Readers’ comments: August 4, 2023

We should be concerned about lead from Cable Airport
Dear editor:
Residents of Claremont have long been concerned about the noise and safety of planes flying over the city from Cable Airport in Upland. Proposed housing projects situated under the usual takeoff flight paths have had to address those same concerns.
I wonder if some Claremonters, who take a romantic, nostalgic view of those older planes flying overhead might be more concerned for their children if they knew that those same piston-driven planes are spewing lead all over our environment. The main aviation fuel, Avgas 100 low-lead (100LL) still contains 0.56g/lead per liter of gas. Lead (“ethyl”) additive in regular gasoline was phased out in the US completely as of 1996 based on scientists discovering that even low levels of lead exposure lowered the IQ of children and also caused them to exhibit behavioral problems.
The city just experienced an expensive brouhaha school board election over the potential impact of alleged misbehaviors of hosts at a Christmas party involving high schoolers; do those same concerned individuals also give a hoot about airplanes from Cable Airport misting their children with lead on a daily basis? And shouldn’t we all?
David Ochroch


Special election proponents wanted their say
Dear editor:
Pamela Hawks wrote a good letter in the July 28 edition of the Claremont Courier [“Readers’ comments,” July 28] though I do not completely agree with her on one issue: yes, some people may have wanted the special school board election because they are “disgruntled election losers.” But I believe most people wanted the special school board election because they wanted a say on who should fill out the rest of Steven Llanusa’s term.
Of course, a special election would not have been thought of or Hilary LaConte would not have been appointed by the school board to fill out the rest of Steven Llanusa’s term if the Christmas party went well.
Susan Winderman


Celebrating Claremont’s progress in affordable housing
Dear editor:
Last week, Larkin Place cleared its final hurdle when it received state tax credit financing [“Jamboree secures final funding for Larkin Place,” July 28]. In the long journey to build more affordable housing in Claremont, this is a small but important step forward. Although a modest 33-unit apartment building won’t solve our housing crisis, it will nonetheless change the lives of the lucky few who will overcome the trauma and indignity of homelessness and call Larkin Place home. Importantly, this milestone is just one piece of a larger story of long overdue progress in our town that’s worth celebrating.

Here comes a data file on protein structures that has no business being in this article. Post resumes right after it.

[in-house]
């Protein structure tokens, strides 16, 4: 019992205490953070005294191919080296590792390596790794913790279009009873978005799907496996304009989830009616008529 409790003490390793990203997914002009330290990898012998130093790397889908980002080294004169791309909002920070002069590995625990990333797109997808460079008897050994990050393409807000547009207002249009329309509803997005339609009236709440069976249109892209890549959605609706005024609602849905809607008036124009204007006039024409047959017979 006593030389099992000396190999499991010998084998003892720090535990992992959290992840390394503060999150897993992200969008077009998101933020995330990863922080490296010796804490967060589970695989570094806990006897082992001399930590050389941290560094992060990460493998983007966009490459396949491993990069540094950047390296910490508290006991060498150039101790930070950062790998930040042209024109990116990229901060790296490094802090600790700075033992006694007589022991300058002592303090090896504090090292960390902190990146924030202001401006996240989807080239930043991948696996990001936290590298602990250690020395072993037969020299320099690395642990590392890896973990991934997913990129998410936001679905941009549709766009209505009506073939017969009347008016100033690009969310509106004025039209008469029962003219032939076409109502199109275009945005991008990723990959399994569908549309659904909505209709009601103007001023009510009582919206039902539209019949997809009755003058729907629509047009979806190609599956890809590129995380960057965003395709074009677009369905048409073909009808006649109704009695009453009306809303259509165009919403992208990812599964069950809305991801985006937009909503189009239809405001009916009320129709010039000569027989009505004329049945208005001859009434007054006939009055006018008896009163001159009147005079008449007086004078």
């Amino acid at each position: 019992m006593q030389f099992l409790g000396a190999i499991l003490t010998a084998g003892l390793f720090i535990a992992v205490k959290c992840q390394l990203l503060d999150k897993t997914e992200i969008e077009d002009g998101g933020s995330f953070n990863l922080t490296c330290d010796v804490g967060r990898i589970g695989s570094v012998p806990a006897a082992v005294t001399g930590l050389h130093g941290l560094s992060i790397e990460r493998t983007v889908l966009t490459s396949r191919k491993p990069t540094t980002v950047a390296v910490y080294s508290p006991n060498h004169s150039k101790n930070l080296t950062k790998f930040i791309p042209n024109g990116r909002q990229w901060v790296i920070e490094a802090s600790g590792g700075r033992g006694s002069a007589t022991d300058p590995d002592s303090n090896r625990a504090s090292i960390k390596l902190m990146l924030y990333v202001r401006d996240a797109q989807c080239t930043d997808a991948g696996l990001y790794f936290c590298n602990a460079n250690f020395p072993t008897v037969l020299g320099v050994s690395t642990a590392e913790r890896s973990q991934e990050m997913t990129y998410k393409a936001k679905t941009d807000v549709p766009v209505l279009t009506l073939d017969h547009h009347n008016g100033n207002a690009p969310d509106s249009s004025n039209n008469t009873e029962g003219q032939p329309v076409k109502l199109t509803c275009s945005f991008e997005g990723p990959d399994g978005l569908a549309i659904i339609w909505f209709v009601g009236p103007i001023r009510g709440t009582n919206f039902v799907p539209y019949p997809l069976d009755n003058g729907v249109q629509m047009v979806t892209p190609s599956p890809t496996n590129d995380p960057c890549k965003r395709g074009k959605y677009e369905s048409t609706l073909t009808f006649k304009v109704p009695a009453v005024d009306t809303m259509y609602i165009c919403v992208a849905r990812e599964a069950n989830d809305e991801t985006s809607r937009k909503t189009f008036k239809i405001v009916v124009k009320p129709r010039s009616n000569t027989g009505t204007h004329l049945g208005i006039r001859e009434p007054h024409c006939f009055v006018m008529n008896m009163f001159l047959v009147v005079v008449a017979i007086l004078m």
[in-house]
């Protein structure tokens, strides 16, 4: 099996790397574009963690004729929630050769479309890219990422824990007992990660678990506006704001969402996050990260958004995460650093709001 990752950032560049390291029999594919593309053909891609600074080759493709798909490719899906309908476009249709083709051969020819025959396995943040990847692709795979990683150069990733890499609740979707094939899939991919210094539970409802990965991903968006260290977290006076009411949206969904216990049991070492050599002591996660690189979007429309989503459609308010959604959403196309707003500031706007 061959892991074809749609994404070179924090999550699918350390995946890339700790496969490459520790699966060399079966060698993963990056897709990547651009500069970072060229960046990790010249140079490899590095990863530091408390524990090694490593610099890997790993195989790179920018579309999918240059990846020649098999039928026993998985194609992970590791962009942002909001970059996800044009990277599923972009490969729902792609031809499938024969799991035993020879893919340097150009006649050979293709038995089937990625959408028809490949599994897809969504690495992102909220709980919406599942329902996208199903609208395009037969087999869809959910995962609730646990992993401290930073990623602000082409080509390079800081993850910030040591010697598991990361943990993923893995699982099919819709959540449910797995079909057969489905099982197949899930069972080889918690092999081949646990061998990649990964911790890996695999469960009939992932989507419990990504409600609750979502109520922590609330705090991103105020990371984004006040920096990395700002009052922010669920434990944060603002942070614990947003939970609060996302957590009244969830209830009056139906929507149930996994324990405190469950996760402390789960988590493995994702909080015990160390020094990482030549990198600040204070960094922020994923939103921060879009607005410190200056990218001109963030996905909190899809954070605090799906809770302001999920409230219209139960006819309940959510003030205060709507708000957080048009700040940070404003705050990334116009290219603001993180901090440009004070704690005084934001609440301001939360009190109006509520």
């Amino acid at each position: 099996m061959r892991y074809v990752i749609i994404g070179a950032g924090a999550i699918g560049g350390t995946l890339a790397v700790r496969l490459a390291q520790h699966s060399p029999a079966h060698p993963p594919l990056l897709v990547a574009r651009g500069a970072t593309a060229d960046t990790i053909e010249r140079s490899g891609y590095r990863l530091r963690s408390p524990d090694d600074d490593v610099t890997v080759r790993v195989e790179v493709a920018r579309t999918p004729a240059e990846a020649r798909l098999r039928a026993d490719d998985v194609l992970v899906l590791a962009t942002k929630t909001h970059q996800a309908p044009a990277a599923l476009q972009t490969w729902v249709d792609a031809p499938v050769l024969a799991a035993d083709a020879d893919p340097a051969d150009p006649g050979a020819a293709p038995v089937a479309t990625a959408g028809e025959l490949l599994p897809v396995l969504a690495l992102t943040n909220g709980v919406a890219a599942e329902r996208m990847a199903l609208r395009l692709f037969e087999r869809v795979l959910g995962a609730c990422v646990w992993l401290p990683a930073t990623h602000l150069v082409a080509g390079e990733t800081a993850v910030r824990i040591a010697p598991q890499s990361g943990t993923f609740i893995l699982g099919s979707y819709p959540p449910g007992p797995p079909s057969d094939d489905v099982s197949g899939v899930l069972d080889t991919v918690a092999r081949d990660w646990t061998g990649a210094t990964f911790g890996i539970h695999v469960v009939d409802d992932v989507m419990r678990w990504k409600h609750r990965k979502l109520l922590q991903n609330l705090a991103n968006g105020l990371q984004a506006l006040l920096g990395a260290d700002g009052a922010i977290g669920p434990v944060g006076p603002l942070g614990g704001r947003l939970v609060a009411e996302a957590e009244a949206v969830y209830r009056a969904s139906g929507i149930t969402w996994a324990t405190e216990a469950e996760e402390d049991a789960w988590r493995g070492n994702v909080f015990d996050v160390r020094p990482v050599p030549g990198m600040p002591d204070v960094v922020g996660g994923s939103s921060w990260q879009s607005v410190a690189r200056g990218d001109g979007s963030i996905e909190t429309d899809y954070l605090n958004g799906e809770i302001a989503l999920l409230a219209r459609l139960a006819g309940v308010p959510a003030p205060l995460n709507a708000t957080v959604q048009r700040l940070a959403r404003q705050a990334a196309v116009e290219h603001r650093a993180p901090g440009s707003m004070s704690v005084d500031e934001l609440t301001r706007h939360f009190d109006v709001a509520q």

In May, the Claremont City Council approved stronger renter protections and a new rental assistance fund to help both renters and landlords in financial crisis. Though the new ordinance doesn’t go far enough to protect renter households from unreasonable rent increases, unfair evictions, and failures to meet landlord obligation, it is still a small step in the right direction.
A larger hurdle was cleared last month when the council approved Claremont’s new housing element, which goes farther than any previous plan to identify opportunity sites throughout Claremont to build more housing. Combined with Claremont’s stronger inclusionary housing rule and new state laws that reduce barriers to building more affordable housing, we can finally start to see a future where Claremont is doing our part to put and keep housing within reach for low-income households.
Can we do more? Absolutely, and Housing Claremont will continue to educate, advocate, and connect Claremont with opportunities to do so. We will also celebrate progress, however modest, that demonstrates our shared commitment to becoming a more inclusive, livable, and affordable community.
Ilsa Lund
Ilsa Lund is the board president of Housing Claremont.


A morning parade makes sense
Dear editor:
Recently I know there has been some pressure to change the start time of Claremont’s Fourth of July parade. Some say the parade would be better if it was moved back to the afternoon rather than the morning. A drawback of this is the pancake breakfast will no longer be right before the parade. This means that less people will go to the pancake breakfast and the flag raising ceremony. This means less funding for the Kiwanis club. The Kiwanis club funds several organizations including my scout troop. They also participate in and set up lots of service projects and charities.
In addition to the pancake breakfast another main factor is the heat. Back when we did have the parade during the afternoon, we had several scouts get dehydrated and vomit because of the hot temperatures. Since we started doing the parade in the mornings, we have not had a single scout vomit.
The afternoon is also usually filled with family activities such as barbecues and pool parties. If the parade is moved to the afternoon that will mean that these activities will be curtailed because the fireworks show started almost directly after the parade ended in previous years.
In summary I think keeping the Fourth of July parade start time in the morning will improve the Independence Day experience for us as individuals and the city as a whole.
Emerson Mori

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